I once knew a guy who’s father attempted to burn him alive in a kitchen oven when he was a child, simply because he told his father “no” in response to an unreasonable request. The kid managed to survive, but was continually subjected to further acts of violence from his dad until he finally ran away from home some years later. This, as well as other accounts of extreme child abuse, inspired me to write a short story called Steel-Toed Boots, in which I explore the relationship between a boy and his abusive father. But unlike the situation I mentioned above, Boots is a story of revenge. It deals with the possibility of what might happen if you push a child too far.
Sometimes they don’t run away.
I didn’t find a home for this story right away. Many publishers won’t even touch a story that involves violence to children of any kind. Fortunately, James Ward Kirk Fiction doesn’t shy away from this sort of thing. When I heard they were putting together a literary horror anthology titled Songs For The Raven, which examines “thoughtful perspectives of the painful truths that humanity tries to hide from itself,” I submitted my story immediately. I was thrilled to receive an acceptance letter the following day. To add to my excitement, I learned that Paula Ashe’s controversial short, Bereft, would also be included in the anthology. I was privileged to have read Bereft a few weeks earlier, and was completely blown away by the story. It grabbed me and shook me and left me breathless…
…and absolutely disturbed. Such a thing is a rarity, considering my decades-old horror fanaticism. I feel honored to have my work included alongside such brilliance.
And speaking of brilliance, Songs For The Raven also includes work by gifted authors such as Vincenzo Bilof, William Cook, Timothy Lee Frasier, Rich Orth, Mike Jansen, Chantal Noordeloos, David S. Pointer, James Ward Kirk himself, and others.
The book was released yesterday in paperback, and I understand it will be released in e-book format 5/1/13, one month from today. I hope everyone gets a chance to read it.
In the dense woods about fifty miles west of Raleigh, North Carolina, near a town named after a creek that flows into Rocky River (which I like to joke is named after me), sits this little two-bedroom farmhouse in which I live. I don’t live here alone, of course; I share its cozy space and its surrounding thirteen acres with my gorgeous wife, twelve dogs, cat, six rabbits, two donkeys, half a dozen sheep, turkey, numerous feral game chickens, tyrannical Toulouse, and badass little one-eyed guinea who, I’m quite certain, was a bald eagle in his former life. Then there are the wild things that live in the tree dark: creeping things and flying things and things that watch me through the branches at night with eyes that glow red or green in the occasional sweeping beam of my flashlight.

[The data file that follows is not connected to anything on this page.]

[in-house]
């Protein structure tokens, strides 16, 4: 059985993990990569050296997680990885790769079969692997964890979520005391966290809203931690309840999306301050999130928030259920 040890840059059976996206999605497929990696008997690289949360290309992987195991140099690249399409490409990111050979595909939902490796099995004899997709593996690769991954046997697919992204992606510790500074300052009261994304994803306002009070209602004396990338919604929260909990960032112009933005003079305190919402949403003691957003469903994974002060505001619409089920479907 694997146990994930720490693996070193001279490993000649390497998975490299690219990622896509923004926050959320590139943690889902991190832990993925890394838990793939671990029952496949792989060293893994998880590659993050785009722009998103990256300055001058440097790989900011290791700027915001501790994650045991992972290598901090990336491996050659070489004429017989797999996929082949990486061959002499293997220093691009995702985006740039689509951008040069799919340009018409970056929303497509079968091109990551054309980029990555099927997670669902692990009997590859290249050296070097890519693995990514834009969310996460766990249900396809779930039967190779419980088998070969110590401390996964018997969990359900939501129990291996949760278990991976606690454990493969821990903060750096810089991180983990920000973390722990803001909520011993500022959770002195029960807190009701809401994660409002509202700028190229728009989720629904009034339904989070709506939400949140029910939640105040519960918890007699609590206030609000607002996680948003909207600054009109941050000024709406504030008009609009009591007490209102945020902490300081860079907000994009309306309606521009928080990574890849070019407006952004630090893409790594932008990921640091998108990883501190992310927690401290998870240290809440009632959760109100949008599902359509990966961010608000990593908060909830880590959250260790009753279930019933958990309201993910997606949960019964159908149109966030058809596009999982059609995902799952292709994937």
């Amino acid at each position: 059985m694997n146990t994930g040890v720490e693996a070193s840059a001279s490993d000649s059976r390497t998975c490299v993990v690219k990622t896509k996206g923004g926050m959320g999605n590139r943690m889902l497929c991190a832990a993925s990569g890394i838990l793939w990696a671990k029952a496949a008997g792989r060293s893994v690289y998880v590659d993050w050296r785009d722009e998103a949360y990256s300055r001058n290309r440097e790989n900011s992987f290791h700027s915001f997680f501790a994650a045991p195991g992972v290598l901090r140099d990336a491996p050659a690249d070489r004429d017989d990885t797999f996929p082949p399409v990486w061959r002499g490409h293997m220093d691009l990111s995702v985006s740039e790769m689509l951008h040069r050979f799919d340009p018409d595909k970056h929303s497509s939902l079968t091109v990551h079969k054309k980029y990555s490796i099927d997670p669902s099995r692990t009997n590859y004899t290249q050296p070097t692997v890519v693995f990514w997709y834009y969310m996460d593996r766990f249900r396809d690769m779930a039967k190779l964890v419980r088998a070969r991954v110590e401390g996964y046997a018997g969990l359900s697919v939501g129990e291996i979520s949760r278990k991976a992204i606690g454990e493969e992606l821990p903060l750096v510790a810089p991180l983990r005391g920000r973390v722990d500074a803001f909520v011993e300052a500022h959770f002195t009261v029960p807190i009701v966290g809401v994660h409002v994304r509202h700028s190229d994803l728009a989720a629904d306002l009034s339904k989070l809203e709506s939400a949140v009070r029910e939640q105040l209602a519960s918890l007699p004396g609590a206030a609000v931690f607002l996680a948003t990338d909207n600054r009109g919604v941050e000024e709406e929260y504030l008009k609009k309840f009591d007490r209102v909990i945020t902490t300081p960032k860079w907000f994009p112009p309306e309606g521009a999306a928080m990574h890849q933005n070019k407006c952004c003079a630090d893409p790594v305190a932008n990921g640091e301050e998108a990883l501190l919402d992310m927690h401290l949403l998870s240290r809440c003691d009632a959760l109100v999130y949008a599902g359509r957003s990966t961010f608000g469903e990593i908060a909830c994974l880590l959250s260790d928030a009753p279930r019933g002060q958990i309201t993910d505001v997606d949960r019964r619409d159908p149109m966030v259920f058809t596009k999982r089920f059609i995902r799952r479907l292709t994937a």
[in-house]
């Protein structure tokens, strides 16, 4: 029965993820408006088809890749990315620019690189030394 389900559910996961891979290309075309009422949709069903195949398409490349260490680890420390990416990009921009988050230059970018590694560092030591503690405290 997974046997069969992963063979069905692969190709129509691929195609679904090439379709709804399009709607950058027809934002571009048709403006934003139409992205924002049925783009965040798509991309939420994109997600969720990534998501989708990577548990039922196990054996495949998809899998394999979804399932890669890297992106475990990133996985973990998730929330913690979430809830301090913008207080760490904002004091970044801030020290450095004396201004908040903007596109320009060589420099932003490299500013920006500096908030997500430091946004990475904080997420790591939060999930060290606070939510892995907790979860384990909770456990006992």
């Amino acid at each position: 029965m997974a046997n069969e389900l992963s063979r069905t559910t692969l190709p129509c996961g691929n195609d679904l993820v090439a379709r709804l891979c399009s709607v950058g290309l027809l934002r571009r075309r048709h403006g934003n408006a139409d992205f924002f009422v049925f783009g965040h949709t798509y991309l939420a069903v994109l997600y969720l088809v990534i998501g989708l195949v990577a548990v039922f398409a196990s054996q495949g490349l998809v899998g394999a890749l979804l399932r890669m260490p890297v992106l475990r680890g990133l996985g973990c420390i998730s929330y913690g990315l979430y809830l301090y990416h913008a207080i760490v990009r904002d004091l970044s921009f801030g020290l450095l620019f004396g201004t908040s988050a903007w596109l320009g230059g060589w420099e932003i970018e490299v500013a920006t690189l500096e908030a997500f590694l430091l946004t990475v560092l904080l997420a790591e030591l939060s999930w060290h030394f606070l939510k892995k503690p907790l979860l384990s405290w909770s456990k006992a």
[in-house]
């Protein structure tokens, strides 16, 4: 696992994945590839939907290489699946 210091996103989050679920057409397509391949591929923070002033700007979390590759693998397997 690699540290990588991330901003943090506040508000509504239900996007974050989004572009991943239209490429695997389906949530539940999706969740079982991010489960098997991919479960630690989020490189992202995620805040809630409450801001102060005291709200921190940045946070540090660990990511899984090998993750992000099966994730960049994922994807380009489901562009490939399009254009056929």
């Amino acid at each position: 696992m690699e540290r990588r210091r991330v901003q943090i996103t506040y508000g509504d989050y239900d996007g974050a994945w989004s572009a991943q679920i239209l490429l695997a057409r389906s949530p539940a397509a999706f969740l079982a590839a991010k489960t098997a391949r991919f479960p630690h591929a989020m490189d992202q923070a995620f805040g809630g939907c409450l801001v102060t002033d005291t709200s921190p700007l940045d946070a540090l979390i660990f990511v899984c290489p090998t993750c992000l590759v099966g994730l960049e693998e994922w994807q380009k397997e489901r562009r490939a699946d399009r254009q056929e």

In the summer, there are slithering things. They come out of their holes to bask in the sun, or to hunt scurrying things, or to steal eggs from feathered things. I once observed a battle between a hungry copperhead snake and a tenacious mother hen intent on preventing her unhatched offspring from becoming dinner for the slimy fellow. Much to my surprise, the chicken won, and Mr. Copperhead slithered off in search of an easier meal.
I can’t say that I have fared as well as Mama Hen when it comes to encounters with the venomous snakes that crawl around outside the house in which I live. As a boxer, my overall record is 43-2-1. Against North Carolina copperheads: 0-2. In July of 2011 I was bitten twice by one of the loathsome serpents while he was coiled in the weeds at the edge of my yard. Then, in July of last year, I was bitten again by another guy who was hanging out near my porch steps. I’ve since invested in a good pair of high-topped rubber boots.
But this place is my Eden, and Eden isn’t without its serpents. Prior to moving to this little slice of Nirvana in 2008, I spent much of my life as a city-dweller, lived in twelve different states, and never in one house, apartment, boat, etc. for more than a couple of years at a time. Now, going into the fifth year of my life in the middle of the North Carolina woods, as I drive up my 500-foot driveway, perfectly lined with tall, swaying trees, to the sounds of barking dogs and braying donkeys and clucking chickens, I feel at home for the first time in my life. I don’t miss the air pollution or the honking horns or the bumper-to-bumper traffic. It’s been replaced with the beauty of an encompassing wall of green foliage and a starry night sky, the inviting warmth of a wood-burning stove, and the perpetual music of the creatures who allow me to share their home with them. I think I shall finally grow some roots, gather a bit of proverbial moss.